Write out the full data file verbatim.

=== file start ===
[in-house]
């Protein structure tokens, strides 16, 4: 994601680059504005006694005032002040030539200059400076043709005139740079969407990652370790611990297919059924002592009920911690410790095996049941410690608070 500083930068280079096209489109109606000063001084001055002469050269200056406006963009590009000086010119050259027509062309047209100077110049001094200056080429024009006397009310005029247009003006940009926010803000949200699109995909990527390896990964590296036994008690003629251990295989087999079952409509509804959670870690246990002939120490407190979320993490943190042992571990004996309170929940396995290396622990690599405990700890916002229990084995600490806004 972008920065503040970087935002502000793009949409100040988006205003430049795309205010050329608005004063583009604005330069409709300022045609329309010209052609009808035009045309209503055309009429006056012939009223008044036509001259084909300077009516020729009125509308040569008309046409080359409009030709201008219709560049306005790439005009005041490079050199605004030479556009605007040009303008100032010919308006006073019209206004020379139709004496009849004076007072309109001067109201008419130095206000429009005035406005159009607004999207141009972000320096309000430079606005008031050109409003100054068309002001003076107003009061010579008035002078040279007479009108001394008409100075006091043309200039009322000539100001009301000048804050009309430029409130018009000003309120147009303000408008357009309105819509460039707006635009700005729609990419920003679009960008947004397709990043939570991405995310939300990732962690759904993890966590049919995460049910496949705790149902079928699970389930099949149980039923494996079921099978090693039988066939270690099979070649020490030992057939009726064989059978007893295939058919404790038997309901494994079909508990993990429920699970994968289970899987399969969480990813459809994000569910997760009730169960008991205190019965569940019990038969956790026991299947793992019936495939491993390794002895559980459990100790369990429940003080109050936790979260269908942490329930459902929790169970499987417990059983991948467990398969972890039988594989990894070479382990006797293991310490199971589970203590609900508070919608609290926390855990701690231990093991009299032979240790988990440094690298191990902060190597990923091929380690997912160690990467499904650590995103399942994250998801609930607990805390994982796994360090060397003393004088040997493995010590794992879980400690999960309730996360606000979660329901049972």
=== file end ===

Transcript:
[in-house]
């Protein structure tokens, strides 16, 4: 994601680059504005006694005032002040030539200059400076043709005139740079969407990652370790611990297919059924002592009920911690410790095996049941410690608070 500083930068280079096209489109109606000063001084001055002469050269200056406006963009590009000086010119050259027509062309047209100077110049001094200056080429024009006397009310005029247009003006940009926010803000949200699109995909990527390896990964590296036994008690003629251990295989087999079952409509509804959670870690246990002939120490407190979320993490943190042992571990004996309170929940396995290396622990690599405990700890916002229990084995600490806004 972008920065503040970087935002502000793009949409100040988006205003430049795309205010050329608005004063583009604005330069409709300022045609329309010209052609009808035009045309209503055309009429006056012939009223008044036509001259084909300077009516020729009125509308040569008309046409080359409009030709201008219709560049306005790439005009005041490079050199605004030479556009605007040009303008100032010919308006006073019209206004020379139709004496009849004076007072309109001067109201008419130095206000429009005035406005159009607004999207141009972000320096309000430079606005008031050109409003100054068309002001003076107003009061010579008035002078040279007479009108001394008409100075006091043309200039009322000539100001009301000048804050009309430029409130018009000003309120147009303000408008357009309105819509460039707006635009700005729609990419920003679009960008947004397709990043939570991405995310939300990732962690759904993890966590049919995460049910496949705790149902079928699970389930099949149980039923494996079921099978090693039988066939270690099979070649020490030992057939009726064989059978007893295939058919404790038997309901494994079909508990993990429920699970994968289970899987399969969480990813459809994000569910997760009730169960008991205190019965569940019990038969956790026991299947793992019936495939491993390794002895559980459990100790369990429940003080109050936790979260269908942490329930459902929790169970499987417990059983991948467990398969972890039988594989990894070479382990006797293991310490199971589970203590609900508070919608609290926390855990701690231990093991009299032979240790988990440094690298191990902060190597990923091929380690997912160690990467499904650590995103399942994250998801609930607990805390994982796994360090060397003393004088040997493995010590794992879980400690999960309730996360606000979660329901049972």